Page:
From autonomous vehicle technology to advancements in augmented reality, Israeli innovation is making a big splash worldwide.
The Consumer Electronics Show, the self-promoted “global stage for innovation,” is once again poised to capture the imagination of the world in Las Vegas. While more than 4,000 companies will be exhibiting at this year’s conference, showing off advancements in everything from virtual reality to robotics, we’ve decided to focus on five from Israel, known as a world leader in startups.
What will the future of autonomous vehicles, augmented reality, 3D scanning and vision enhancement look like in the coming years? Scroll down for brief peeks at the digital breakthroughs on the verge of transforming our everyday lives.
With automakers shifting to so-called “smart cars” loaded with displays, sensors, cameras and other systems, the underlying network tying this high-tech infrastructure together is increasingly under stress from digital traffic jams. Enter Valens Semiconductor, an Israeli chipmaker focused on building new superhighways for smart car technologies to communicate over. CLICK HERE to see the video and article on our Beauty, Diversity & Science (BDS) channel!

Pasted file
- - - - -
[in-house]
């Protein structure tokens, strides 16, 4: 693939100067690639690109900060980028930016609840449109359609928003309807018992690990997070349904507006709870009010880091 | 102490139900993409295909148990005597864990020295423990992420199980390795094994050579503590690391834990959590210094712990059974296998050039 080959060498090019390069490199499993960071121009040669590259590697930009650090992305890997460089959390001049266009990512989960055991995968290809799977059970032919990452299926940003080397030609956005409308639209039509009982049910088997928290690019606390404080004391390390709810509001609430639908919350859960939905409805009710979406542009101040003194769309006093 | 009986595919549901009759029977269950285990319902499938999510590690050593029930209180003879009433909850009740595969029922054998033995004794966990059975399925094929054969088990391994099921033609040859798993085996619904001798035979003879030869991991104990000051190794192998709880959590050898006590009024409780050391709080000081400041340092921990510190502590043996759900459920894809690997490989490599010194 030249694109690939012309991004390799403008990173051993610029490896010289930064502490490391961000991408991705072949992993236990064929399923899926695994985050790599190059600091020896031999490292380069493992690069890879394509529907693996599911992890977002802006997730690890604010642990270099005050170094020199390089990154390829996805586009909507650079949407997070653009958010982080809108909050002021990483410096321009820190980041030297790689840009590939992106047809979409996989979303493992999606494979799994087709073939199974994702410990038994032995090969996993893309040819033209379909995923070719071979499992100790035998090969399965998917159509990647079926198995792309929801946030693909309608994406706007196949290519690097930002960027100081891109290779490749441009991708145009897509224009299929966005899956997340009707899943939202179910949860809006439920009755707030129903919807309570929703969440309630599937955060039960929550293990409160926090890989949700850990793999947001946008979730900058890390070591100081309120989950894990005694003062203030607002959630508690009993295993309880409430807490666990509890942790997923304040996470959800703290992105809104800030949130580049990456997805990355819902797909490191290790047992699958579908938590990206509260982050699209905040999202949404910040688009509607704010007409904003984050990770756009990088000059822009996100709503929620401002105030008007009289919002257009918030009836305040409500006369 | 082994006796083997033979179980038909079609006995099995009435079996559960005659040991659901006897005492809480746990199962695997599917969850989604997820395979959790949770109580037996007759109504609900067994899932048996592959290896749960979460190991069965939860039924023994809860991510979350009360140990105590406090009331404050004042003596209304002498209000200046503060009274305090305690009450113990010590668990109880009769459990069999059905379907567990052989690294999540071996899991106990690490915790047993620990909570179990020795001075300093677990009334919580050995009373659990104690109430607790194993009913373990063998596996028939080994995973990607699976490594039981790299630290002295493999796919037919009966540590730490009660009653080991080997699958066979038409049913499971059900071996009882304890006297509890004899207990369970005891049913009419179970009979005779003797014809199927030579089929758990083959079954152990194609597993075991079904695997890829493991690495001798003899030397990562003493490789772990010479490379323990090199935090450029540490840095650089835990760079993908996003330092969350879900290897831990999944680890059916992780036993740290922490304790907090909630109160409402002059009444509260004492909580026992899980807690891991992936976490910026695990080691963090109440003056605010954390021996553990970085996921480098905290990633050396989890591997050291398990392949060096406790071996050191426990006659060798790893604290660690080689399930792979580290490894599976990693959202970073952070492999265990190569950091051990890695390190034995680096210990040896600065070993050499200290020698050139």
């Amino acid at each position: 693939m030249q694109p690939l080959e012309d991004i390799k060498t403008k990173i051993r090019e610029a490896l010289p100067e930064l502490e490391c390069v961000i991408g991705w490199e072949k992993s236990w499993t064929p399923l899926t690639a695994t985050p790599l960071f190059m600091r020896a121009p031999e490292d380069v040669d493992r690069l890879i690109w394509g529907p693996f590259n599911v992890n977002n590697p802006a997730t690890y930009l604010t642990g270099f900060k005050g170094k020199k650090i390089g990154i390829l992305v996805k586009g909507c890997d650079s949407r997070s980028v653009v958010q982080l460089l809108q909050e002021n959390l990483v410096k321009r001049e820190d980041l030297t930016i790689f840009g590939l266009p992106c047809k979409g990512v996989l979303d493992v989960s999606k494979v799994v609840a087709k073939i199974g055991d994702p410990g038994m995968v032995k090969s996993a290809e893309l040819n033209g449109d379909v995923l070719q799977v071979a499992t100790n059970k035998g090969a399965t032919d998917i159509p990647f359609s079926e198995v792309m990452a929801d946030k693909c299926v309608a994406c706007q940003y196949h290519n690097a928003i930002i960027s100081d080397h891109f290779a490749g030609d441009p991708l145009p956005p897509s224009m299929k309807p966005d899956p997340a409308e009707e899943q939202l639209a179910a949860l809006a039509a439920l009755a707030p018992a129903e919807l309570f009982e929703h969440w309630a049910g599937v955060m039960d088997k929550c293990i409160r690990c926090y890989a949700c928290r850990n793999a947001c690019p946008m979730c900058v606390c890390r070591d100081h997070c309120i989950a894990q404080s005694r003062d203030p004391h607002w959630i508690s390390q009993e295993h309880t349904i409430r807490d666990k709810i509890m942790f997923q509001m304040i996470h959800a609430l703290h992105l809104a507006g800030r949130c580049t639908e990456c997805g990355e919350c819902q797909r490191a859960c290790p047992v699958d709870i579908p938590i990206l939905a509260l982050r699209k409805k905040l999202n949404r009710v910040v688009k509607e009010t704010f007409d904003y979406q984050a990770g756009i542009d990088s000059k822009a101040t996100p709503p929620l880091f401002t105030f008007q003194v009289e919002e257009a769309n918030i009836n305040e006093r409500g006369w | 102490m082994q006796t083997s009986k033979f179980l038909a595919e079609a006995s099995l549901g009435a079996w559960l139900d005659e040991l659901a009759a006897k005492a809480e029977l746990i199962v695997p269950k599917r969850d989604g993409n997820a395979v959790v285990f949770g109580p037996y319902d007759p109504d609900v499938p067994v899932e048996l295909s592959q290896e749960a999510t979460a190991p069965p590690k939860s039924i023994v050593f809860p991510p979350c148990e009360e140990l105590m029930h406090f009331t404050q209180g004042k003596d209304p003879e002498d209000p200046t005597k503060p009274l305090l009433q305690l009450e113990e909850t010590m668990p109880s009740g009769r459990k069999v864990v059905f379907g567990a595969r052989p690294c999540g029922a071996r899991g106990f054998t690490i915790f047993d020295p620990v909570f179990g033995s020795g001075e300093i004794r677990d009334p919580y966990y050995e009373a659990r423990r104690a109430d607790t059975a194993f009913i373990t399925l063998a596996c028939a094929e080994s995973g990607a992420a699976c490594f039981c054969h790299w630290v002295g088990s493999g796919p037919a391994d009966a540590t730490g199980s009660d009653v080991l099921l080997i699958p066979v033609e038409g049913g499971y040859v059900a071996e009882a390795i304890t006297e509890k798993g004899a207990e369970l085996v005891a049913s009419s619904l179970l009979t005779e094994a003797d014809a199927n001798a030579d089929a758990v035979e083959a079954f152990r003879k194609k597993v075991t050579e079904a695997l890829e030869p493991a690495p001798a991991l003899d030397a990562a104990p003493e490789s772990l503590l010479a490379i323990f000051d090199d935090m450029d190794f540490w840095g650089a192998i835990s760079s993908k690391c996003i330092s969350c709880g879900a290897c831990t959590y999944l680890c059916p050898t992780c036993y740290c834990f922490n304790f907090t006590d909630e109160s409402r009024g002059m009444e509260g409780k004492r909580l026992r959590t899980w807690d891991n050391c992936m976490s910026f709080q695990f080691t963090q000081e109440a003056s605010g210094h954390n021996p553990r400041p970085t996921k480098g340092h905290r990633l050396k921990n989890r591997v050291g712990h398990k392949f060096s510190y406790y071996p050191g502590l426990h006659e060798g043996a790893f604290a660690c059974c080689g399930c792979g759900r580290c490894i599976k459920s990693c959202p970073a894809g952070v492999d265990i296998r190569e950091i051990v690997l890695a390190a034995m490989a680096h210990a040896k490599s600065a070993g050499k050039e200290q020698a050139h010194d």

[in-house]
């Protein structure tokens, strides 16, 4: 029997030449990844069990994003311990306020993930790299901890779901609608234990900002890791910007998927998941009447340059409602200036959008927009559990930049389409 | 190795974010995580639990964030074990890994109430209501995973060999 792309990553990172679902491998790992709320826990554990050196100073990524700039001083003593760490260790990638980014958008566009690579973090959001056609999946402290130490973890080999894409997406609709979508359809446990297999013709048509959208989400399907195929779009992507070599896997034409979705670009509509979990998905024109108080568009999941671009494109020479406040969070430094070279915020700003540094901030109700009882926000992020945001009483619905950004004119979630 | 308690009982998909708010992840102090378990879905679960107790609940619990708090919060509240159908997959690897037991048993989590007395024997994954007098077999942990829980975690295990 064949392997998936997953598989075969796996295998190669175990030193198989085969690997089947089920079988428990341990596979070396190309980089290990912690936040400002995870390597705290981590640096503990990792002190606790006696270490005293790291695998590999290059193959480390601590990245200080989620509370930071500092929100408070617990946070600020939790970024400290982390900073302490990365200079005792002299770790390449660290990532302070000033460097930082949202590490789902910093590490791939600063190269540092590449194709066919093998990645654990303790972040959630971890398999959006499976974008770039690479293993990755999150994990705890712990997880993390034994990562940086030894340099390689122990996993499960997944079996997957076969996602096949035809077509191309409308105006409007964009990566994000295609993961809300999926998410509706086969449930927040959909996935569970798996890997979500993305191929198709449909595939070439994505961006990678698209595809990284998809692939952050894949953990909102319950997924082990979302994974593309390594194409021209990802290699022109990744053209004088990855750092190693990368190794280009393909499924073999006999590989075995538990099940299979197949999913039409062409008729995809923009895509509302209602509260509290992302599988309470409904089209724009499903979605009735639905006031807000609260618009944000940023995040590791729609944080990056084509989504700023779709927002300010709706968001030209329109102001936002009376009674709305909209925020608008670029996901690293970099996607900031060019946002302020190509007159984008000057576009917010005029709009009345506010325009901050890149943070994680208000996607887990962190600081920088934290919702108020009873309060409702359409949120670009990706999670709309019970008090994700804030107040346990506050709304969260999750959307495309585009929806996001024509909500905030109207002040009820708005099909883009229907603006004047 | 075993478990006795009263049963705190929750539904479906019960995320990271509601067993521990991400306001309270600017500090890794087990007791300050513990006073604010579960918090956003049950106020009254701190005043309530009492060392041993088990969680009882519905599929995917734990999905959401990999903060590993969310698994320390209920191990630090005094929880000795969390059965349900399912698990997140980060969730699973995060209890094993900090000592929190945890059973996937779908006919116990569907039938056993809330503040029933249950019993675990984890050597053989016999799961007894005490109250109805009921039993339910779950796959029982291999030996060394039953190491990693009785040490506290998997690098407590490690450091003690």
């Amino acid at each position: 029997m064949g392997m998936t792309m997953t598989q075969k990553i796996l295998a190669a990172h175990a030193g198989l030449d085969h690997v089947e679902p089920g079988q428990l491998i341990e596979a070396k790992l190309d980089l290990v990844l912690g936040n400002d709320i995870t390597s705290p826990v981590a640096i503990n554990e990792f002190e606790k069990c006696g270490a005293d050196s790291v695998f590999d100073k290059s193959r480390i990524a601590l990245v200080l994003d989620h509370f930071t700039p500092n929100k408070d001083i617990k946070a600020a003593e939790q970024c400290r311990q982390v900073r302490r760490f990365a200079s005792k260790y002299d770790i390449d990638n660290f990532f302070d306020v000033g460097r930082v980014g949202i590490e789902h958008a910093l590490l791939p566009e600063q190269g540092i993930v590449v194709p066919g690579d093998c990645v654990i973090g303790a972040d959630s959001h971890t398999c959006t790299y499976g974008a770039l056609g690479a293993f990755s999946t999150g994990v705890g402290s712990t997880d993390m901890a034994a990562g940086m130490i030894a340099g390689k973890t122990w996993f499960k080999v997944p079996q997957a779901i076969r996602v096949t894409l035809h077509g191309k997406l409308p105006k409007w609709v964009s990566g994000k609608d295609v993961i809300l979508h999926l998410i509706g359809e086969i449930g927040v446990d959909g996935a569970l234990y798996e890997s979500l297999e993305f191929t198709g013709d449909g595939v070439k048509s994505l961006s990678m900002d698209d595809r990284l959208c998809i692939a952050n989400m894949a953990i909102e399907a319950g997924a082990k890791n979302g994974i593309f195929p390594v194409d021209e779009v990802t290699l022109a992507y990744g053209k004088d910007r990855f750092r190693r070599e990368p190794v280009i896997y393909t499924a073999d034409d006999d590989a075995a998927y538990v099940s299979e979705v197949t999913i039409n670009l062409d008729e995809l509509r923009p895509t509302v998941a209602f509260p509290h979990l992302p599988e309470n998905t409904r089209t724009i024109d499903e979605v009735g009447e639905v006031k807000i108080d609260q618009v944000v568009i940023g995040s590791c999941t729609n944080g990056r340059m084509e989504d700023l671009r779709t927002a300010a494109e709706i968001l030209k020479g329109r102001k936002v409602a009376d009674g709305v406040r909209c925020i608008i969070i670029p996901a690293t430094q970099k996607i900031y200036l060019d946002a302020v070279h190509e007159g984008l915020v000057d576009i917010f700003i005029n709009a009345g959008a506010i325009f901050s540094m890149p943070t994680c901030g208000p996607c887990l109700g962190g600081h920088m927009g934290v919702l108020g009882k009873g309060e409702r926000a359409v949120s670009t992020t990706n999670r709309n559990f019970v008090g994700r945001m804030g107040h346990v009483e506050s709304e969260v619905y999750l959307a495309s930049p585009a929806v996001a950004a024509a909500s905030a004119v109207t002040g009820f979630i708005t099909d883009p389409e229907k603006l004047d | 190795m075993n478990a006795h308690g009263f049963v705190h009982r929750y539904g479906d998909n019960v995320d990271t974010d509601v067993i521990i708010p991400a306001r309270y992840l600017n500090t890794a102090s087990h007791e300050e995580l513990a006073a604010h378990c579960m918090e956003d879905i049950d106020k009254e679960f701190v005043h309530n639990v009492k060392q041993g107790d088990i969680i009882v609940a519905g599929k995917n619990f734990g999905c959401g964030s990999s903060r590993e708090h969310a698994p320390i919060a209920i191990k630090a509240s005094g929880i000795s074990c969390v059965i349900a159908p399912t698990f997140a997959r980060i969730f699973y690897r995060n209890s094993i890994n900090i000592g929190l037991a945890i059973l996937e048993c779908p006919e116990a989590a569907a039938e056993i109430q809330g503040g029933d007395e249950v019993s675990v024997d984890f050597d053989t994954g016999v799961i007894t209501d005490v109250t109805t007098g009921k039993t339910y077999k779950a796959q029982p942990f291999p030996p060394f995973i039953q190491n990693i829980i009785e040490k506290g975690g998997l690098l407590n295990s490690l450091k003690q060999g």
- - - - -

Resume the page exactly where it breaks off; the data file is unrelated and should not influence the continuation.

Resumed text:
- When the BDS battle lost pro-Israel U.S. Jewry – Jpost.com, Lahav Harkov
- Turkey Releases American Pastor Brunson – ‘We Hope to Have Him Safely Back Home Soon!’ – Breitbart.com, Edwin Mora
- Friend or foe? Russia and Israel grapple with Mideast – JNS.org, JNS Staff
- Russian deputy FM – ‘irrational’ not to recognize West Jerusalem as Israel’s capital – i24news.tv, Eylon Levy
- Missing journalist saga shines light on Saudi prince’s darker side – TimesofIsrael.com, Jon Gambrell
- As Iran’s economy stumbles, tension grows between rich and poor – CSMonitor.com, Scott Peterson
When the BDS battle lost pro-Israel U.S. Jewry
by Lahav Harkov for Jpost.com, October 12, 2018
Staunch Israel supporters are criticizing the country’s anti-boycott policies. Is the law necessary for Israel’s well-being and is it worth the damage?
Fair or not, Israel seems to have lost its Cronkite this week, when The New York Times’ arguably most pro-Israel writers Bret Stephens and Bari Weiss, who described themselves as “unhinged Zionists,” wrote a joint column criticizing Jerusalem’s policies to combat boycotts.